*update* 12/11/07 – Their local newspaper published a story about our campaign here.

216 Responses to “Polk County to include Intelligent Design”

  1. Deelawn says:

    Intelligent designer are merely the evolved version of the primitive creationism(es).

  2. Loadmaster says:

    “I would want to balance it with the fact that we may live in a universe created by a supreme being as well.”

    Sounds like she’s open to FSMism being taught right alongside the other two isms.

    ~oïo~ FSM

  3. Theo says:

    I feel that this board is offensive towards me. Now what?

  4. I love eruptions in heaven says:

    hunting is offensive to vegetarians. lets just gather stuff, packrats FTW

  5. St. Arrrrgyle says:

    Do we have the phone numbers for Mr. O’Reilly and Ms. Reddout? They might be interested in arguing our point that FSMism and the views on creation of religions other than Christianity be taught.

  6. Resonator says:

    I’m putting this in somewhat childish terms, but there is evidence all around us that we can see and touch (and smell and taste, if we’re so inlcined) that supports the scientific theory of evolution. Fossils, fruit flies, bugs in amber, peas, etc, etc, etc. We can all see this evidence if we look. Evolution is a fact.

    Why is it that so many humans would choose to believe in a god or gods that can never be seen and are never heard, to the exclusion of scientific evidence supporting other ideas? Answer: because a lot of people are lazy, ignorant, irrational, and/or insane. There is no reliably recorded instance in which a deity has publicly proclaimed its presence in a booming voice, are has gone strolling down a street for everyone to see. Perhaps “the lord works in mysterious ways”, but I don’t. If god doesn’t have the decency to present itself to me objectively in all its anthropomorphic glory, then I have no reason to believe it exists. This also applies to unicorns, rational fundamentalists, and 40 foot dildos.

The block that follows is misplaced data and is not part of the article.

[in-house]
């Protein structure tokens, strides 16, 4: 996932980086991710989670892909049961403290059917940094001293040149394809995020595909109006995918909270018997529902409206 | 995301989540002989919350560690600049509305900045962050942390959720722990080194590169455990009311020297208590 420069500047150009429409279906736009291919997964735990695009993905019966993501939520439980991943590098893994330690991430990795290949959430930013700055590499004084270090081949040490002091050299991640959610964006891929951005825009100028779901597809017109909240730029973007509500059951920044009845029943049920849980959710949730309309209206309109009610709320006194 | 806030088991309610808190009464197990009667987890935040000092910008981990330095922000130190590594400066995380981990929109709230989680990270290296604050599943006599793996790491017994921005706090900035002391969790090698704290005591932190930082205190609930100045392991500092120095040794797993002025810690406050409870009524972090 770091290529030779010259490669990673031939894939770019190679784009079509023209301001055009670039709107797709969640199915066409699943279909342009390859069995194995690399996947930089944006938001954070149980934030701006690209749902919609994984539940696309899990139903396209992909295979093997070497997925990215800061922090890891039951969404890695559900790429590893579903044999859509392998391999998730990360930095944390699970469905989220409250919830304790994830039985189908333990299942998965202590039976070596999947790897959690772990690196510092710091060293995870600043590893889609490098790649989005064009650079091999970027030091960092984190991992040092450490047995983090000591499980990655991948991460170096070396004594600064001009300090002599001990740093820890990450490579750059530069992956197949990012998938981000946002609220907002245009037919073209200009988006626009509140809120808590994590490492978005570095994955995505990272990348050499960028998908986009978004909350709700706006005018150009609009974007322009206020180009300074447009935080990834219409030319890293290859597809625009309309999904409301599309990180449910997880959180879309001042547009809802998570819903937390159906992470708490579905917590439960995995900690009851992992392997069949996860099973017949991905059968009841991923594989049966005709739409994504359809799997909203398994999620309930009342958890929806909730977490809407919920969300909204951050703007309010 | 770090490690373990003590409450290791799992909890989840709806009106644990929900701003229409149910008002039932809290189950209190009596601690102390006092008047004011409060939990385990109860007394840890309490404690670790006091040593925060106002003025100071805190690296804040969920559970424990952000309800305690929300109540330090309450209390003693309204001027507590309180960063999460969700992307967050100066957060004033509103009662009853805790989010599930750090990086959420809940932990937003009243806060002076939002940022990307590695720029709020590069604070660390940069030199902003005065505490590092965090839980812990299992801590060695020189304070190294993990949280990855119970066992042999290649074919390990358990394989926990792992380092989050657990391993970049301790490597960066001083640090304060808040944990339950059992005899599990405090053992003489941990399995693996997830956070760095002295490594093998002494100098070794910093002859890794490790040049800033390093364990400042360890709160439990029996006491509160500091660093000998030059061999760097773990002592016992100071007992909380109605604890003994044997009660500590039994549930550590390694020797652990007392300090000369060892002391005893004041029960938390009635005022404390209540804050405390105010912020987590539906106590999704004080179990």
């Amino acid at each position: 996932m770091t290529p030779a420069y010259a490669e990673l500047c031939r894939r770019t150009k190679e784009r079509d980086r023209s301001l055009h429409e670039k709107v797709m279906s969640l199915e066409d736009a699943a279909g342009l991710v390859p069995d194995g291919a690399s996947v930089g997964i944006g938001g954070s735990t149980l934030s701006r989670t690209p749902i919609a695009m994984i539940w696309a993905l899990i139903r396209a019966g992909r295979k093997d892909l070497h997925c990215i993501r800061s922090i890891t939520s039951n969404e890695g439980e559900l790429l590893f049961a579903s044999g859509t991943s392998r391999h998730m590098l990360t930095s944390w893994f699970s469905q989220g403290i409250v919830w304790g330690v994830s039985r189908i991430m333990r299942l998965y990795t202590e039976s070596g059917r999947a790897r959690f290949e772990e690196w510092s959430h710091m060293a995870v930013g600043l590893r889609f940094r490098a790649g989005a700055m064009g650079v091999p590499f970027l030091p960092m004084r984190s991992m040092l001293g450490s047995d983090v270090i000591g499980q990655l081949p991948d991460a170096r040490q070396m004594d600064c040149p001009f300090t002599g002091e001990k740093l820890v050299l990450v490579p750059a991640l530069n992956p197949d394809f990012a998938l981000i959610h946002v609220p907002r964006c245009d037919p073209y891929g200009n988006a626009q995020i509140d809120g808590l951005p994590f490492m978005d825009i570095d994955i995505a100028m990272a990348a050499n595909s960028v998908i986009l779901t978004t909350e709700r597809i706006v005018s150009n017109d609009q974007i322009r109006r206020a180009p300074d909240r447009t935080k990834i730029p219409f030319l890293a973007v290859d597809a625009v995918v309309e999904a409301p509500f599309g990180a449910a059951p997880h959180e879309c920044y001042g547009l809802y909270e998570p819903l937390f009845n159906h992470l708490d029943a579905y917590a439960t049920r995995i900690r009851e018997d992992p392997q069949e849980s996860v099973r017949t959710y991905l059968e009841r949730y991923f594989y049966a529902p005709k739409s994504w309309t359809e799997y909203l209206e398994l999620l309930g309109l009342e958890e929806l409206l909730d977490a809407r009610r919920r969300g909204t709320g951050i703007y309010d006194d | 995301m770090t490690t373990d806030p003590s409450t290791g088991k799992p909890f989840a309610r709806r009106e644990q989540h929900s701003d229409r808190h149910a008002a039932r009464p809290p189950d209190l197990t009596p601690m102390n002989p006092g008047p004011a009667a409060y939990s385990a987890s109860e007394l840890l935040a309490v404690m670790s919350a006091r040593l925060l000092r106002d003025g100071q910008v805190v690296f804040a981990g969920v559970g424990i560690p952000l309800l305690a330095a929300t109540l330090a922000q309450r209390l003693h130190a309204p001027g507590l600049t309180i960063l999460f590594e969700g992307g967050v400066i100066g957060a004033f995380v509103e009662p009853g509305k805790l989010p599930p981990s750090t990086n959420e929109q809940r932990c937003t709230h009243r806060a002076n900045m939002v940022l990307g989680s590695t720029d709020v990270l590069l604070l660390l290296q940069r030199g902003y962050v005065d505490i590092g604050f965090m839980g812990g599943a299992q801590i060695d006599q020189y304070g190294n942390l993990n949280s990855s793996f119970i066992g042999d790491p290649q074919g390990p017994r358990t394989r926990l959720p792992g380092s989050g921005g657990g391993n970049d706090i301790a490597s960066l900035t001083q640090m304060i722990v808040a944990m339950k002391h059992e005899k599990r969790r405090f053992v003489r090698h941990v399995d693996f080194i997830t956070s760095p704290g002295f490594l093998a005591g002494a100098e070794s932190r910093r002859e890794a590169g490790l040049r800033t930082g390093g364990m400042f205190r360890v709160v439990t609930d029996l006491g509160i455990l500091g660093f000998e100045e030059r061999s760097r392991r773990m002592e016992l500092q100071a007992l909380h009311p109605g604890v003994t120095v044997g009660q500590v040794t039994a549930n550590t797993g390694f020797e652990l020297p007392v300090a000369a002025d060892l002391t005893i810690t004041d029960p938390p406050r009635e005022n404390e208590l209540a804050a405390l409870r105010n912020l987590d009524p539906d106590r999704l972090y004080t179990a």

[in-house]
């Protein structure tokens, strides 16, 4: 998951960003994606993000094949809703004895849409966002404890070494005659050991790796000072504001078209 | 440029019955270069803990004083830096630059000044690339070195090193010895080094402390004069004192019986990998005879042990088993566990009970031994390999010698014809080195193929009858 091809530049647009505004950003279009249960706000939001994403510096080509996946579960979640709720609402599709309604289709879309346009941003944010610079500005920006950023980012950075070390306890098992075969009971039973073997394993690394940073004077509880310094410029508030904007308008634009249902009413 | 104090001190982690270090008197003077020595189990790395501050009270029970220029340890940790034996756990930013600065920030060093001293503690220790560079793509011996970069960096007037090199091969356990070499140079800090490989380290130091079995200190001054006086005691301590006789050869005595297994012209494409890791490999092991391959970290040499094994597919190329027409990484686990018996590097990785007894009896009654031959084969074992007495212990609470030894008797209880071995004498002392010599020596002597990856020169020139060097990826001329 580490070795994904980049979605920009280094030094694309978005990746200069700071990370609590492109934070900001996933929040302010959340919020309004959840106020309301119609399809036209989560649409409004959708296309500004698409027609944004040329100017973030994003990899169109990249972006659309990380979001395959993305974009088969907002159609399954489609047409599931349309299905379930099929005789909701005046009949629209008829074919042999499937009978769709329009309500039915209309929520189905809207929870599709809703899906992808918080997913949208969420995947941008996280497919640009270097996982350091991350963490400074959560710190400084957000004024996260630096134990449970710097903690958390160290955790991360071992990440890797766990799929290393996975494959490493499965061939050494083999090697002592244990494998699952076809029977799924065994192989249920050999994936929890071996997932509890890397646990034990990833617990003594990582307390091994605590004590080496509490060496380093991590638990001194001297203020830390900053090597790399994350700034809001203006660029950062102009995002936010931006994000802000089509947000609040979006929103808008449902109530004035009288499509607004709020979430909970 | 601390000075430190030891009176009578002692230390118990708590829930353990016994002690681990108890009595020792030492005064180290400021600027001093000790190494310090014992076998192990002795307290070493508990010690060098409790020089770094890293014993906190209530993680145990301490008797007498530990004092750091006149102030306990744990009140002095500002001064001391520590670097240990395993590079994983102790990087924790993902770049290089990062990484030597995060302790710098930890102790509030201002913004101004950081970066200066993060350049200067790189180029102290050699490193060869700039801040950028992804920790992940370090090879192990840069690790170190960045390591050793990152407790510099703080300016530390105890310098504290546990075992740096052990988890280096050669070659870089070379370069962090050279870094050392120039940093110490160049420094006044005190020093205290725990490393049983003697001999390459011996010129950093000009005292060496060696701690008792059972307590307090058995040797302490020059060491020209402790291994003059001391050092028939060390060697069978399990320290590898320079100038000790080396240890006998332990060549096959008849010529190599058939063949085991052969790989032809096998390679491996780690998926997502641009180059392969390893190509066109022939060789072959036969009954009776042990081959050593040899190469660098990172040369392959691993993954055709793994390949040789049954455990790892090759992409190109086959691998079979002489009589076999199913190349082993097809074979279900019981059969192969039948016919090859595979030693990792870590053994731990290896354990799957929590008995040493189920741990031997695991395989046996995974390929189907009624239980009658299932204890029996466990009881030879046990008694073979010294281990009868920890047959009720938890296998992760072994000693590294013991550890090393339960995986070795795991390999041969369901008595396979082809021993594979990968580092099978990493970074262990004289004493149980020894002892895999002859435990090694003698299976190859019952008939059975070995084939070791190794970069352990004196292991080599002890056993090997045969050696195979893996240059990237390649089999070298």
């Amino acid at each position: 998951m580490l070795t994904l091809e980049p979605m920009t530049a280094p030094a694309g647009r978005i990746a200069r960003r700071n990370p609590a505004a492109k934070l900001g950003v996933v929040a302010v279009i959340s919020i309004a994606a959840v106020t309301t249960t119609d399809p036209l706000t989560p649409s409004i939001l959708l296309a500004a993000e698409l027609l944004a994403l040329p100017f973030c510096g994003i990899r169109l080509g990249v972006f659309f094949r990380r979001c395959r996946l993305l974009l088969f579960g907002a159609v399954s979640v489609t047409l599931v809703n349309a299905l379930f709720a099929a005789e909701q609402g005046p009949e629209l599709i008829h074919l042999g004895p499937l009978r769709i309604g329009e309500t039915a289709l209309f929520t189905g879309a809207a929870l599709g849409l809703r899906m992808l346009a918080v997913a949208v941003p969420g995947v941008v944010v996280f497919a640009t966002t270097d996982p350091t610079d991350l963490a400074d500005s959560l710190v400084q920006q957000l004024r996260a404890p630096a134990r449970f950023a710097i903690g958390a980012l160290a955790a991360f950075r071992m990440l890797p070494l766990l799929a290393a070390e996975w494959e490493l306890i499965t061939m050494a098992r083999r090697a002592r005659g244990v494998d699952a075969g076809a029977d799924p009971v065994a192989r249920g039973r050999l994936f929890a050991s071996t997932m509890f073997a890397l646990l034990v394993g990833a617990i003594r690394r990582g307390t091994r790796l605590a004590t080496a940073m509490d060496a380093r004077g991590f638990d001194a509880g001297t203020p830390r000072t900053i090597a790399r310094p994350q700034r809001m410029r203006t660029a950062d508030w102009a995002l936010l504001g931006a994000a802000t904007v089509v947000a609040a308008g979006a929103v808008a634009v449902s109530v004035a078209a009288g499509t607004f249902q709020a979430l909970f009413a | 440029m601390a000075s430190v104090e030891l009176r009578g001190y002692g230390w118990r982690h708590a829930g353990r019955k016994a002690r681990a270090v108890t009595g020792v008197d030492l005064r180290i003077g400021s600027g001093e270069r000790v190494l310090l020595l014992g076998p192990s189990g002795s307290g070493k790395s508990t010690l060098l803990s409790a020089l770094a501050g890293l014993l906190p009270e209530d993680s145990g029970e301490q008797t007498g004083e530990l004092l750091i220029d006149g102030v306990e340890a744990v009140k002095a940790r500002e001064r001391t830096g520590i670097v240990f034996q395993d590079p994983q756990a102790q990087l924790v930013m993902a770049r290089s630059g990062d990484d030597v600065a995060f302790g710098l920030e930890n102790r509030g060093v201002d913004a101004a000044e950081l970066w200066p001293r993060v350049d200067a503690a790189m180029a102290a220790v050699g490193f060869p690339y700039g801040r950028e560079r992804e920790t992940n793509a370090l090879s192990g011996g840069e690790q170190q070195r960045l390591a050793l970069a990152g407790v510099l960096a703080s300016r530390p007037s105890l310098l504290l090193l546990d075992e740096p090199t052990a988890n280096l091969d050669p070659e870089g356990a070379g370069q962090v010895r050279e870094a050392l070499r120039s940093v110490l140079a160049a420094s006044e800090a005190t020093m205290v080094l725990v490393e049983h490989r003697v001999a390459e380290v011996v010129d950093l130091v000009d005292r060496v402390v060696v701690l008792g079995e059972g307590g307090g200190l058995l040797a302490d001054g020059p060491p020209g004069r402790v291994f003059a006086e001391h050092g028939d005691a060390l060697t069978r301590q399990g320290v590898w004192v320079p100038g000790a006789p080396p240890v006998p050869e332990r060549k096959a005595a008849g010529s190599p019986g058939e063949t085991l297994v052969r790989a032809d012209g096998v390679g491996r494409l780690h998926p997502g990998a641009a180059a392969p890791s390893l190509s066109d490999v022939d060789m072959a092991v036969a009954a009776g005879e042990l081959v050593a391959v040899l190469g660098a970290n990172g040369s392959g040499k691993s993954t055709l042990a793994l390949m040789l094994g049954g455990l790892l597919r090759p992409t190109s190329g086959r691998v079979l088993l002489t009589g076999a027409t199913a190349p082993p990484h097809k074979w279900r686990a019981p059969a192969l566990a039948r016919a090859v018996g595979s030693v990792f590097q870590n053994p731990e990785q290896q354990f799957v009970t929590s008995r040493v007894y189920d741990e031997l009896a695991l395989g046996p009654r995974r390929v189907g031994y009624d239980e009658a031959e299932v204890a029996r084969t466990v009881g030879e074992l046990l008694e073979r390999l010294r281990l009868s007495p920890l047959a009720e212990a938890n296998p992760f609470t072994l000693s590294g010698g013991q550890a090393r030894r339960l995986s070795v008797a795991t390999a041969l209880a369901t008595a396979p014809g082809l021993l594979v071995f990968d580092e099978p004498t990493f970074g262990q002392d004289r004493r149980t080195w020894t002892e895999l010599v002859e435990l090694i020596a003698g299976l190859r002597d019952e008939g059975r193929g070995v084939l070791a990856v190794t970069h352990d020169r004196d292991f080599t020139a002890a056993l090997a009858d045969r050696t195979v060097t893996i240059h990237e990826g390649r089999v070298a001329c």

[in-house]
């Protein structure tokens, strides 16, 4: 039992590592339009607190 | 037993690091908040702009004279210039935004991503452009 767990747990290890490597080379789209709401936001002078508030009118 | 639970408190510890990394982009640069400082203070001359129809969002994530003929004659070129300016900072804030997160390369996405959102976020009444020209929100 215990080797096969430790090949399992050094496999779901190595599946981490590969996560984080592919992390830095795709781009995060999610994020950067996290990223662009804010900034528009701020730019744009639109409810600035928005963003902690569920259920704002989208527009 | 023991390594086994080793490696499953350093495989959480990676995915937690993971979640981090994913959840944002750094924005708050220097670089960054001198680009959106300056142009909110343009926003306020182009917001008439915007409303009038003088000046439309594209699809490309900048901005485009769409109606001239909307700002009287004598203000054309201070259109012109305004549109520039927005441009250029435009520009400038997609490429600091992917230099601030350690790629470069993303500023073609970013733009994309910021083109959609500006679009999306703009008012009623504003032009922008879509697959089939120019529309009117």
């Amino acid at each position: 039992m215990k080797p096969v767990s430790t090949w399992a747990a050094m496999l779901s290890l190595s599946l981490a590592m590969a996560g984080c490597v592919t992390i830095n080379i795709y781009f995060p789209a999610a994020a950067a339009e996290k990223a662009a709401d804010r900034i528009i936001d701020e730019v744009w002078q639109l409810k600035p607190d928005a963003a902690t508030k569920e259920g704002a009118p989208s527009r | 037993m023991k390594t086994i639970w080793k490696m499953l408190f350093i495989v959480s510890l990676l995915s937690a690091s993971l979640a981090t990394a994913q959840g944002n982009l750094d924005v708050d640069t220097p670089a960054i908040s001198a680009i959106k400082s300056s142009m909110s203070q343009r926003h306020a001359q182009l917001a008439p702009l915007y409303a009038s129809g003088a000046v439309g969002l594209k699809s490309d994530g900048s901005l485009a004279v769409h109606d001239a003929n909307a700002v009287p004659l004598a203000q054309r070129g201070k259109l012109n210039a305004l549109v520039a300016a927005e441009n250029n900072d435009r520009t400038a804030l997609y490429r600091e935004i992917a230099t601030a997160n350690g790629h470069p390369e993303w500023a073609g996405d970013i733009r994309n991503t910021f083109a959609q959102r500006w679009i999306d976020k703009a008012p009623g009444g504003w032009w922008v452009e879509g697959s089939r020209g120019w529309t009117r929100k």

And by the way, there is a strong distinction between theories regarding the origin of life and evolution. Evolution is a fact (have I mentioned that?)

  7. Robert Hood says:

    While we introduce ID, why not bring in other less-than-scientific theories. We could spend tax-payers’ dollars on having our kids learn Astrology as required curiculum. Or Ether theory. Or whatever. After all, those have just as much “science” behind them as ID.

  8. neal says:

    Here’s an interesting tid bit published in WIKIPEDIA under the intelligent design entry.

    Political appointees at NASA have prohibited their scientists from publicly discussing the any data which is explained by the age of the universe because it would contradict the biblical version of the universe’s age.

    Further, government climatologists are forbidden from discussing their data regarding global warming because it may reference data tens or hundred’s of thousands of years old.

    Don;t you feel relieved we have an evangelical christian in the white house.